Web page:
Publication details

Emergence of the invasive Asian bush mosquito Aedes (Hulecoeteomyia) japonicus (Theobald, 1901) in the Czech Republic



Year of publication 2022
Type Article in Periodical
Magazine / Source Parasites & Vectors
MU Faculty or unit

Faculty of Science

Keywords Aedes japonicus; Central Europe; Introduction; Invasive species; Surveillance; Vector
Description Background: Aedes japonicus is a mosquito species native to North-East Asia that was first found established outside its original geographic distribution range in 1998 and has since spread massively through North America and Europe. In the Czech Republic, the species was not reported before 2021. Methods: Aedes invasive mosquitoes (AIM) are routinely surveyed in the Czech Republic by ovitrapping at potential entry ports. This surveillance is supported by appeals to the population to report uncommon mosquitoes. The submission of an Ae. japonicus specimen by a citizen in 2021 was followed by local search for aquatic mosquito stages in the submitter's garden and short-term adult monitoring with encephalitis virus surveillance (EVS) traps in its surroundings. Collected Ae. japonicus specimens were subjected to nad4 haplotype and microsatellite analyses. Results: Aedes japonicus was detected for the first time in the Czech Republic in 2021. Aquatic stages and adults were collected in Prachatice, close to the Czech-German border, and eggs in Mikulov, on the Czech-Austrian border. Morphological identification was confirmed by molecular taxonomy. Genetic analysis of specimens and comparison of genetic data with those of other European populations, particularly from Germany, showed the Prachatice specimens to be most closely related to a German population. The Mikulov specimens were more distantly related to those, with no close relatives identifiable. Conclusions: Aedes japonicus is already widely distributed in Germany and Austria, two countries neighbouring the Czech Republic, and continues to spread rapidly in Central Europe. It must therefore be assumed that the species is already present at more than the two described localities in the Czech Republic and will further spread in this country. These findings highlight the need for more comprehensive AIM surveillance in the Czech Republic.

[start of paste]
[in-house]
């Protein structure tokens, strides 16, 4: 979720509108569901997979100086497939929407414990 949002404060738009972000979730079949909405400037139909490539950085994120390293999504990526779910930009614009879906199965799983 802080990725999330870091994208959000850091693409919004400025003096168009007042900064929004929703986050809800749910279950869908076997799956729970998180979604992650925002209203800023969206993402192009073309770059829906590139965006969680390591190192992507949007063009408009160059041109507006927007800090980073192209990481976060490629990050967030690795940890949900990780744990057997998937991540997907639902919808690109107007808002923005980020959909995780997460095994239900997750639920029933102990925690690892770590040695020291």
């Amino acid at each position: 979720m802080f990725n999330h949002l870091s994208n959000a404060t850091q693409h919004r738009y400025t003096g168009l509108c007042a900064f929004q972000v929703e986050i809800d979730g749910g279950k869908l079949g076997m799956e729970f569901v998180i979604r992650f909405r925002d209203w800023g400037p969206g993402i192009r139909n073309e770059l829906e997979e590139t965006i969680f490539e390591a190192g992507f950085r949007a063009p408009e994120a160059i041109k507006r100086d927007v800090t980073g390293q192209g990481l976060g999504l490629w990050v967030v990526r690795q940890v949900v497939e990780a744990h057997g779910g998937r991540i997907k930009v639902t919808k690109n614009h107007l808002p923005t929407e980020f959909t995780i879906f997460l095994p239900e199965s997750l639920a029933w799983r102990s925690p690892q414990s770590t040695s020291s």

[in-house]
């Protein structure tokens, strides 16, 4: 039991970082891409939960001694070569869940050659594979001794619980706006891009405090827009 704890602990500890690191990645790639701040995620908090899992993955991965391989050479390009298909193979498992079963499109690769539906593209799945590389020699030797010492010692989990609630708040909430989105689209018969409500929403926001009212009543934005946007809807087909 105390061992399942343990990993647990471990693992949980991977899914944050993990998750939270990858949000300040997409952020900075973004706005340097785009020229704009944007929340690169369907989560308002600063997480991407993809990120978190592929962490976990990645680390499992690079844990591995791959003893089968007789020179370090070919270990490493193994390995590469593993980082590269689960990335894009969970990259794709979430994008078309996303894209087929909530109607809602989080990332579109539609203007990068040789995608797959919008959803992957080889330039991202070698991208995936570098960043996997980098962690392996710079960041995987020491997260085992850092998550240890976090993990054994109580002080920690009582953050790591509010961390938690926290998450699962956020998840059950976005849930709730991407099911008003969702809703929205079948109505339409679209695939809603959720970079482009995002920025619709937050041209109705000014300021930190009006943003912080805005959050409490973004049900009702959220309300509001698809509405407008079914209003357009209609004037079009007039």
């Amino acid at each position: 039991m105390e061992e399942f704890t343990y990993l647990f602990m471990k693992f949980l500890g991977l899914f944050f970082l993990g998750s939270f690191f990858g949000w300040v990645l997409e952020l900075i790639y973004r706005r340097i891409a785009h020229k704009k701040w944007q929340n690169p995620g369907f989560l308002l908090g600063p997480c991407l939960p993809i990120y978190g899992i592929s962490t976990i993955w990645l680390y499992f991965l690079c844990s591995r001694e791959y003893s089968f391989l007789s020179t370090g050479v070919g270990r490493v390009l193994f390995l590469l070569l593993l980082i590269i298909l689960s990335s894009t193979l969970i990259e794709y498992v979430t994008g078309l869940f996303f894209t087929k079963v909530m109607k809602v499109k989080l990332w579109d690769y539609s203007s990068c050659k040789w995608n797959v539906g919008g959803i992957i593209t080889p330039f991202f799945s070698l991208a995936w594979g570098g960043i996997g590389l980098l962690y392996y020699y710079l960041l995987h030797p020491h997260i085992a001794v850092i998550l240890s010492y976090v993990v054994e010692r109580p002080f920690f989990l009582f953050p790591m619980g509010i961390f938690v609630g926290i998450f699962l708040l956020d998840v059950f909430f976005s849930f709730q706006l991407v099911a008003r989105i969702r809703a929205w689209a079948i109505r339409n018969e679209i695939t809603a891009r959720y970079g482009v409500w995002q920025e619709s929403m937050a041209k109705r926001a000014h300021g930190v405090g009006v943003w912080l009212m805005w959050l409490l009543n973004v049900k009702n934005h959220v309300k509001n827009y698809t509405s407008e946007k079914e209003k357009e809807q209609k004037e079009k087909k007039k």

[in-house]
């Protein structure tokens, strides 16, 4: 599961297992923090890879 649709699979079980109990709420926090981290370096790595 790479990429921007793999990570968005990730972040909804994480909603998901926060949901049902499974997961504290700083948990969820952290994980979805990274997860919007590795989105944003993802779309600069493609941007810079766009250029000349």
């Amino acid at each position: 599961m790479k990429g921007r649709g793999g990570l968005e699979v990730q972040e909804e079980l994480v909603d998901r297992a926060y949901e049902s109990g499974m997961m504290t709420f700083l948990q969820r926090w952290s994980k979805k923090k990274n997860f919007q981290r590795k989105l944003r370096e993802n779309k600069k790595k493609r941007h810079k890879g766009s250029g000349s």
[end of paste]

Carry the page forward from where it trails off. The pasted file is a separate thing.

You are running an old browser version. We recommend updating your browser to its latest version.

More info